How to Prioritise Your Well-Being as a Teacher

Hello, I’m Hannah. Co-founder of Reading Mate, ex-SEND English teacher turned online Health & Wellness Coach to busy professionals.

Growing up with a passion for reading made the decision to become an English Teacher quite easy. However, throughout my 10 years in the classroom, I was saddened to discover how few of my colleagues were able to make their health a priority alongside their teaching responsibilities. 

As someone who always had an interest in wellness, I did struggle with balance but always made my health a priority. In this weekly blog, I will share my opinions, advice and experience of navigating the chaos of education whilst simultaneously trying to maintain positive health habits.

Impact of teaching on well-being

As educators, the demands of the classroom often take priority over our own well-being. I certainly remember choosing not to drink throughout the day as I knew I didn’t have the chance to go to the toilet until lesson 5, or giving myself indigestion because I had lunch duty. The challenges of teaching in the UK can be immense. In this blog post, we’ll explore some of the ways I managed it during my own teaching career and how I now support other professionals to prioritise their health while excelling in their career.

The Teacher’s Dilemma

Teaching is hugely rewarding, but it can also be emotionally and physically draining. The pressure to meet the diverse needs of students, coupled with administrative tasks and external expectations, often leaves little room for self-care. There are some days when self-care is being able to drink your coffee whilst it’s still hot, right?

A Journey to Wellness

Having gone through a series of personal challenges in the later part of my teaching career, I decided that the only way I could properly support my students and colleagues was by looking after my health. And at the time, my schedule in and out of school was not supportive of this. So this change started with finding balance. Balance and purpose beyond the daily challenges of teaching. 

Take Care Of Yourself From The Inside Out

Health is a huge factor when it comes to balance. If you’re not practising healthy behaviours e.g. eating foods that satisfy and nourish you, getting eight hours of shuteye, moving your body in ways that bring you joy, and staying hydrated, your body will definitely be off balance. If you’re having trouble with all three, try focusing on one at a time to ease your way into all of the above. 

Prioritise What Matters Most

The nature of teaching means that you’re trying to be everything to everyone, at all times which eventually leads to burnout. Instead, reflect on what matters most to you, along with the daily parts of your routine that are necessary, like your timetable, or caring for your kids. Beyond that, try focusing on the task at hand in the moment.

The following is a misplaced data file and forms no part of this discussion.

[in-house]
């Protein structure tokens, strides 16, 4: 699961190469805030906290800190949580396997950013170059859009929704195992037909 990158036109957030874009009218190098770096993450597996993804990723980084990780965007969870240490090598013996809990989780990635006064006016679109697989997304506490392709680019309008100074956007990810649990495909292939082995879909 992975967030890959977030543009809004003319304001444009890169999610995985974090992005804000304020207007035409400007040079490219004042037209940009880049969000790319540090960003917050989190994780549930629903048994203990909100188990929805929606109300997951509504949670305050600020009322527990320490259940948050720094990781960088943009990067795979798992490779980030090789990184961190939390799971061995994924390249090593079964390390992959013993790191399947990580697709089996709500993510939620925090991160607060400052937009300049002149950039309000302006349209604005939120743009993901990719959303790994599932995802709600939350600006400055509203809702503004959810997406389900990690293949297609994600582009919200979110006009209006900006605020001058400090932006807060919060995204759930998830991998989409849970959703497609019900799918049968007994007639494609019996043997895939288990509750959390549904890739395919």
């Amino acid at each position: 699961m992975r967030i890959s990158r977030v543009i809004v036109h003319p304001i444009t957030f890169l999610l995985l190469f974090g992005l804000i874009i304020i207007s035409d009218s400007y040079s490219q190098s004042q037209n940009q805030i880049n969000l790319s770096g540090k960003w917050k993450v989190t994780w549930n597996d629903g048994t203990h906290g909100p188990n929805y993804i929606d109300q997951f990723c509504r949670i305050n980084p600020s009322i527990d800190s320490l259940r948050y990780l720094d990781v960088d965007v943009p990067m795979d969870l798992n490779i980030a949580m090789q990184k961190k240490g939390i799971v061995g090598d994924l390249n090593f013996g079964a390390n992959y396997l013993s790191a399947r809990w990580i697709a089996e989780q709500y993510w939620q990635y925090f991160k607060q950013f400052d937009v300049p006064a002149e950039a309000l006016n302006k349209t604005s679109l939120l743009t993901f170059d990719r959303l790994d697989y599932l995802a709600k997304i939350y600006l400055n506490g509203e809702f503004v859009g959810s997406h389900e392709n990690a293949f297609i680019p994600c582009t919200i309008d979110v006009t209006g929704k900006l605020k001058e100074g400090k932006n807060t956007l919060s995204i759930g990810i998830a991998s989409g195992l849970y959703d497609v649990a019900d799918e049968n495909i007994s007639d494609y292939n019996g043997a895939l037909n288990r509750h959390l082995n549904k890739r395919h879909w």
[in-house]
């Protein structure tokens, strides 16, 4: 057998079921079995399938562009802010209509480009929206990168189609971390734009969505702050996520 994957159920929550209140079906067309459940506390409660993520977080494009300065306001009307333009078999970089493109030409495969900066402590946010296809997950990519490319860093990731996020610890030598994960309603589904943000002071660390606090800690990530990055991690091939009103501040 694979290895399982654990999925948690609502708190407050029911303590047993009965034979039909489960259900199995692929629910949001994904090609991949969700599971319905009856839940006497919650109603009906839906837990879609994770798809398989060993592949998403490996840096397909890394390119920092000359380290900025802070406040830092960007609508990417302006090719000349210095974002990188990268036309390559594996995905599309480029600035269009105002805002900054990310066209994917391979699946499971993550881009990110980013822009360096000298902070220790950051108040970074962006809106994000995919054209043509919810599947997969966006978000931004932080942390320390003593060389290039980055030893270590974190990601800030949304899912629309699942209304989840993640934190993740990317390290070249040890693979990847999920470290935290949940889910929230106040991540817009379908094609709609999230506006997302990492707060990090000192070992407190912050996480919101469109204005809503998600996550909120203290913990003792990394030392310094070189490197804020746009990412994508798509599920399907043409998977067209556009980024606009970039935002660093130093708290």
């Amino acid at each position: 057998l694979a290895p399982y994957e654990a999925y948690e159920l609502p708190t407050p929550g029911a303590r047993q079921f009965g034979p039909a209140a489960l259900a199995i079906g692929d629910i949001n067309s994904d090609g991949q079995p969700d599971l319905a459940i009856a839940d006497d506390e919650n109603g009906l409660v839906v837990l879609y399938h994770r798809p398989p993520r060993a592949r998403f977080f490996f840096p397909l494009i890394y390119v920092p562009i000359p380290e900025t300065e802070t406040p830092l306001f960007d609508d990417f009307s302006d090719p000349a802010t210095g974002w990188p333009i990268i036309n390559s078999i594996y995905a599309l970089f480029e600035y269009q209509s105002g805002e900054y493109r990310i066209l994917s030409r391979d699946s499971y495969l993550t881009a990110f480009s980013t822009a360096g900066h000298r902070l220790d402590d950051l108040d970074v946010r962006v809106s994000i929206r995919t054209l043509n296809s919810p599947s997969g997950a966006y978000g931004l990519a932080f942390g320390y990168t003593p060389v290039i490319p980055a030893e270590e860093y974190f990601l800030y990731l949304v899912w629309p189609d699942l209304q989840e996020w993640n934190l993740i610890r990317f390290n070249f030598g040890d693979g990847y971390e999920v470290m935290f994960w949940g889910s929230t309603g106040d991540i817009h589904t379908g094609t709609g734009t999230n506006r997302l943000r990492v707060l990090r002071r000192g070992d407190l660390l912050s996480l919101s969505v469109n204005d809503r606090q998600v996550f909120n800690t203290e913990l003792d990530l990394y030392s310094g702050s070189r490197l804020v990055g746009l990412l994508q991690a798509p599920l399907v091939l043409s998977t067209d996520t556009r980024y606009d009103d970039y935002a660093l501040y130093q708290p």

Set Small Goals

When training for a marathon, you can’t expect to do the full course straight away, so you have to start with a 5k and work your way up. Be realistic with what’s actually achievable, which in turn can help you reach larger goals over time. To start, make a list of goals in each of the following areas of life and try to work on them one at a time: 

  • Health 
  • Physical fitness
  • Career 
  • Hobbies/Interests
  • Romantic Relationships
  • Family
  • Finances

Take Time To Unwind

A car that’s empty can’t get you where you’re going. Just like your body can’t function properly if you’re on the go all of the time. Be sure to take time to relax and recharge both during the week and on the weekends. Whether it’s giving yourself 15 minutes at lunch to get fresh air, or a spa day on Saturday, these moments of self care are essential. Try reading a book, meditating, going for a jog, talking to a loved one, or taking a bath. Over time, these acts bring balance to your life in more ways than one.

Pencil In Social Time

Social interactions are essential to achieve balance. Make sure to check in with friends and schedule catchups, whether that’s virtually or in person. Put on lunch with the girls or do a virtual book club, with wine in hand. These commitments of human interaction not only bring about balance in your life but also keep you sane. 

So, it is possible to find balance in the delightful chaos of teaching and life. I’ve been there, juggling lesson plans, student needs, and my own sanity. The tipping point came when I realised that supporting others starts with looking out for me first.  

It’s about relishing each moment, celebrating the small stuff, and realising that, life’s too short to stress about everything. Take a breath and remember, as you weave in a bit more balance, you’re not just treating yourself, you’re creating an atmosphere that will positively impact everyone around you too.

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